By Dr Oliver Tearle
‘Infant Sorrow’ is the counterpart to ‘Infant Joy’: whereas ‘Infant Joy’ appeared in William Blake’s 1789 volume Songs of Innocence, ‘Infant Sorrow’ was published in his 1794 volume Songs of Experience. Before we proceed to an analysis of Blake’s poem, here’s a reminder of ‘Infant Sorrow’.
My mother groan’d! my father wept.
Into the dangerous world I leapt:
Helpless, naked, piping loud;
Like a fiend hid in a cloud.
Struggling in my father’s hands:
Striving against my swaddling bands:
Bound and weary I thought best
To sulk upon my mother’s breast.
‘Infant Joy’, the earlier counterpart to this poem, is noteworthy for being spoken by both the newborn baby and its mother: ‘I am but two days old’, speaks the joyous infant, while another voice – as we learn from the second stanza, the voice of the infant’s mother – responds with the question, ‘What shall I call thee?’
‘Infant Sorrow’ is quite different. In summary, a baby tells us about its birth: its mother groaned with the pain of childbirth, but its father also wept, possibly because the father knew the full horrors of the world the infant was being born into. Indeed, the infant tells us that the world it was born into was dangerous. But the infant, too, contains a hint of menace, being like a ‘fiend hid in a cloud’. The unexpected simile here is striking: angels go on clouds, not fiends, and newborn infants are associated with angelic innocence rather than fiendish possession.
The infant tells us it struggled as its father held it, disliking the swaddling bands of cloth that enclosed it. As the infant is ‘bound’, almost in chains, and tired from its fruitless struggles, it resigns itself to sulking in its mother’s breast.
That’s all that needs to be said about ‘Infant Sorrow’, so far as summarising it goes. But what about its meaning? What is William Blake saying with this poem? Part of the confusion arises from the fact that Blake leaves much in the poem out of the poem, if that makes sense: much of its meaning is implied rather than explicitly stated. For example, we as readers are left to infer the reasons as to why the infant’s birth might have been accompanied by tears and pain rather than joy and comfort (as is the case in the companion-poem, ‘Infant Joy’): the infant’s parents are presumably unhappy, with the father weeping, because this is an unwanted infant. This would go some way towards explaining the idea of the infant as a ‘fiend’: something unpleasant and undesirable. However, it’s worth bearing in mind that Blake is probably using ‘fiend’ in a more neutral sense here: not necessarily a little devil but a beast possessed of great spirit or energy. Perhaps the parents are poor and are worrying about having another mouth to feed. But none of this is stated or confirmed. Perhaps the child was planned, but the parents are apprehensive about bringing the infant into such a ‘dangerous world’.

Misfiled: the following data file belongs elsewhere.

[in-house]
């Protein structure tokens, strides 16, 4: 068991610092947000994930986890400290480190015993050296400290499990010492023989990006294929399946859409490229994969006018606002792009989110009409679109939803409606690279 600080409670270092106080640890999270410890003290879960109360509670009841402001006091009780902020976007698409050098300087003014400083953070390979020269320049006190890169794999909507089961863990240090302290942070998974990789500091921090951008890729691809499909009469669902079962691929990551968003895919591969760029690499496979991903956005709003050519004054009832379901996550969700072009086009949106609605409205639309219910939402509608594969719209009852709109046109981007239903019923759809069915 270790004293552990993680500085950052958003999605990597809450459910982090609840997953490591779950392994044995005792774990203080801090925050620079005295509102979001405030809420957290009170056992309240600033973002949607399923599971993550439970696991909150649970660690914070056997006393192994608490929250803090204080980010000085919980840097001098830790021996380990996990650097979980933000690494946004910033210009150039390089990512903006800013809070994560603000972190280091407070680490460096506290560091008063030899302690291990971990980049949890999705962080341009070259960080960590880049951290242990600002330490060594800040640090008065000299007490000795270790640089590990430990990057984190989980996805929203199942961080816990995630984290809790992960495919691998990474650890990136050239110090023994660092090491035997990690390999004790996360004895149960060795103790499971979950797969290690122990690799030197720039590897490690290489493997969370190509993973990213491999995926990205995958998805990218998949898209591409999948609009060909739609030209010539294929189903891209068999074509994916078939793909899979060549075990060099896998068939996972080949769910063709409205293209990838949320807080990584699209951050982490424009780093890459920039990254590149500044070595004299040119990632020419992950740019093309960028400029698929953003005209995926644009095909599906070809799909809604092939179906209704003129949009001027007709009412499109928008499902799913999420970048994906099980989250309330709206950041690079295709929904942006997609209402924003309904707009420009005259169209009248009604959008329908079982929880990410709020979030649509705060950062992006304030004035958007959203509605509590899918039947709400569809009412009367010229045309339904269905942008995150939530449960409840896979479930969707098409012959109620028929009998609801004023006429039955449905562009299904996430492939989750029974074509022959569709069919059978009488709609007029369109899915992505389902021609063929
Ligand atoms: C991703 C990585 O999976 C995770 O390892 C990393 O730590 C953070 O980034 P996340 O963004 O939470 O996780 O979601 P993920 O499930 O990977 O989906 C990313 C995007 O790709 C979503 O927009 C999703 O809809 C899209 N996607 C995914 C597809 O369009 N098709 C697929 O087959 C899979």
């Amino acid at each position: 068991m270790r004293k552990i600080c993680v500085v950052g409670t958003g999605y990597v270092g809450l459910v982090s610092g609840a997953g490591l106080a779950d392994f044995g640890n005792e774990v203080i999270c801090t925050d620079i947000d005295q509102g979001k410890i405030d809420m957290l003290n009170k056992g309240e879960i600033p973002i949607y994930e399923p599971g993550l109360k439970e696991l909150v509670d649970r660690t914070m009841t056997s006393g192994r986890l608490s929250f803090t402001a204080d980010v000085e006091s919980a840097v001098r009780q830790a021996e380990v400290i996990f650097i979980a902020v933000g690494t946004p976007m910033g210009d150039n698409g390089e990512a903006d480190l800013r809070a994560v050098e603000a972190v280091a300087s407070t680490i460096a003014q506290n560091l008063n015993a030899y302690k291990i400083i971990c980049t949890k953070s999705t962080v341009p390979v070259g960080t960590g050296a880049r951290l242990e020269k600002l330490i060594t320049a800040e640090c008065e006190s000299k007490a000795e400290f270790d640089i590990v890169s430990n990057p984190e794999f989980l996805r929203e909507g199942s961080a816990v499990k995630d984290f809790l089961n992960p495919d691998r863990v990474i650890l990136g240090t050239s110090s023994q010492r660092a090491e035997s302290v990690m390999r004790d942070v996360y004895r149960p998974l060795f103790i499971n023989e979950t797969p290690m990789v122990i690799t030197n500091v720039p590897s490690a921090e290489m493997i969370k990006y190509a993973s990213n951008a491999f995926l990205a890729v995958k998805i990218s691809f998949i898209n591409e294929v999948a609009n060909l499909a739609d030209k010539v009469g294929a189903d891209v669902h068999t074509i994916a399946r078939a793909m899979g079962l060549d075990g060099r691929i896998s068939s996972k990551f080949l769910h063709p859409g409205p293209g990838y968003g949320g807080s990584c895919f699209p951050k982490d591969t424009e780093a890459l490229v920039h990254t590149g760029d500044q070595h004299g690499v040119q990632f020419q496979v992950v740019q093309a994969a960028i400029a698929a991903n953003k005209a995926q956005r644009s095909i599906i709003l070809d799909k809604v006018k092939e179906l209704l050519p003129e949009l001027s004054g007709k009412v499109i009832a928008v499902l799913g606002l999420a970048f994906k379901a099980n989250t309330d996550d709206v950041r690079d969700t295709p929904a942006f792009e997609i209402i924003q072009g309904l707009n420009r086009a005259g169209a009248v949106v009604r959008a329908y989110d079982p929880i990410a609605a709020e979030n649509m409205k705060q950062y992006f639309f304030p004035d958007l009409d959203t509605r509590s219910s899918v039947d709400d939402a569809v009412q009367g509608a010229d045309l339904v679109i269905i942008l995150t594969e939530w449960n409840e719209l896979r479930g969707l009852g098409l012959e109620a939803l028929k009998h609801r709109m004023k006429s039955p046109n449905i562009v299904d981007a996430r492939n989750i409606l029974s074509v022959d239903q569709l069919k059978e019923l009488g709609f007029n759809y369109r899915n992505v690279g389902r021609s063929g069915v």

The central question is why the birth of a baby might not be the happy occasion we expect it to be, but Blake refuses to say why the world might be considered so dangerous or why the parents would greet the birth of their child with such misery. Bringing a child into an uncertain world, even if that child is planned and wanted, is not a matter of unalloyed happiness: fear and foreboding, about this new responsibility of mother and father for another life, play a part, too. In the last analysis, then, ‘Infant Sorrow’ – aptly, given the origins of the word ‘infant’ – refuses to say exactly why the infant’s lot is so unhappy. Given Blake’s interest in poverty, and in highlighting the conditions of the poor (see ‘London’ or ‘The Chimney-Sweeper’ for two notable examples), this is one potential reason. But Blake refuses to reduce the poem to such a reading, and refuses to make unhappiness the sole province of the poor.
The author of this article, Dr Oliver Tearle, is a literary critic and lecturer in English at Loughborough University. He is the author of, among others, The Secret Library: A Book-Lovers’ Journey Through Curiosities of History and The Great War, The Waste Land and the Modernist Long Poem.